Oil Exploration Must Accelerate to Meet 2050 Demand

(Global) Rystad Predicts US$3 Trillion Investment

Demand for oil exploration is set to remain high through to 2050, necessitating capital expenditure of at least US$3 trillion, according to research by consultancy Rystad Energy.

The firm’s findings suggest that despite lower future demand due to the Covid-19 pandemic the world is on track to run out of oil supplies unless "exploration speeds up."

“The scope of exploration will have to expand significantly. Unless we see a momentous transition in the global energy mix sooner than currently expected, or a much faster development pace than the current norm, upstream players may have to more than double their conventional exploration efforts in order to meet global oil demand through 2050,” says Palzor Shenga, senior upstream analyst at Rystad Energy.

New Exploration Vital

The firm calculates that exploration activity will need to discover a provable resources of 139 billion new barrels of liquids by 2050, an "impossible task" if this decade’s low exploration activity levels persist.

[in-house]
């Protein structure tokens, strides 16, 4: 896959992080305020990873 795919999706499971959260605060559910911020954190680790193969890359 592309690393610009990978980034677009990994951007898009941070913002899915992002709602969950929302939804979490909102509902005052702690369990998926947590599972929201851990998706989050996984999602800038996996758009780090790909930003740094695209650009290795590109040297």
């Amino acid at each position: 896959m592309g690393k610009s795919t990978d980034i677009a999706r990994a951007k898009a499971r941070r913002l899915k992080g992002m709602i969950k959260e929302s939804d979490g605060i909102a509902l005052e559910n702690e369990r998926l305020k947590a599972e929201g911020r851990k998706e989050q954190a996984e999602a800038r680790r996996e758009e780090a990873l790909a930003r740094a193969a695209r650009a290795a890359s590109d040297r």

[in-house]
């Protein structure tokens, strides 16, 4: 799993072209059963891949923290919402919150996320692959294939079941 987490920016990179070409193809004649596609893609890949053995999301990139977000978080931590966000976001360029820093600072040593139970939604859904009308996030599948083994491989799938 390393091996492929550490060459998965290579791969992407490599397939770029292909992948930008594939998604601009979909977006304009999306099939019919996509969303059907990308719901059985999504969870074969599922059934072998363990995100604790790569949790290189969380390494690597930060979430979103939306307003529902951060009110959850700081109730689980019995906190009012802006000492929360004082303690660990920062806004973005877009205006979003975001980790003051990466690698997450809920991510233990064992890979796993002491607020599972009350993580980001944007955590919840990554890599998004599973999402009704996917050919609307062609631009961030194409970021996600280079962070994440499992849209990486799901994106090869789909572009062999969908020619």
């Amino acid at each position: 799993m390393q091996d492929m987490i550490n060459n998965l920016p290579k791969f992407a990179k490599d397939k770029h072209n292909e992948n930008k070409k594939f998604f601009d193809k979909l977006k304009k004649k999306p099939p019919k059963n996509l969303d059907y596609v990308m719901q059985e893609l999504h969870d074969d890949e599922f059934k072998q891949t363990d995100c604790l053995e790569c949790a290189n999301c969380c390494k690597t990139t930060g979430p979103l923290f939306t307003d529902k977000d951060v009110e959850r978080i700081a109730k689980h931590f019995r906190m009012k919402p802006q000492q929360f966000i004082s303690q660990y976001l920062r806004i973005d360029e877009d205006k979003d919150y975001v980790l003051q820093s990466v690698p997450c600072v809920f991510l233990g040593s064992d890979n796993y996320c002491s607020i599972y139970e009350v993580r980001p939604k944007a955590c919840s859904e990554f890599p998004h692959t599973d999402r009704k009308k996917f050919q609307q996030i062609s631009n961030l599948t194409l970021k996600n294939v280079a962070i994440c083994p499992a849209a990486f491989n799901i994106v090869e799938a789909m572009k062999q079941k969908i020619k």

“To meet the global cumulative demand over the next 30 years, undeveloped and undiscovered resources totalling 313 billion barrels of oil need to be added to currently producing assets,” said Palzor Shenga, senior analyst at Rystad.

Headquartered in Oslo, Norway, Rystad Energy is an independent energy research and business intelligence company focused on energy fundamentals in the global and regional upstream, oilfield services and renewable energy industries.

74 Billion Barrels of New Discoveries

Rystad predicts that explorers will need to announce at least 100 new conventional discoveries every year to meet demand, with activity leading to reservoir delineation and enhancement of resource estimates.

“In theory, the total undeveloped supply would amount to 248 billion barrels of oil between 2021 and 2050. However, when we dive deeper into these discoveries and look at their discovery decade and current status, we find that about 74 billion barrels are highly unlikely to materialize and need to be replaced by new discoveries,” Shenga said.

Rystad forecasts that global conventional discovered liquid volumes may settle at around 4 billion barrels per year, with an average discovery size of about 40 million barrels.
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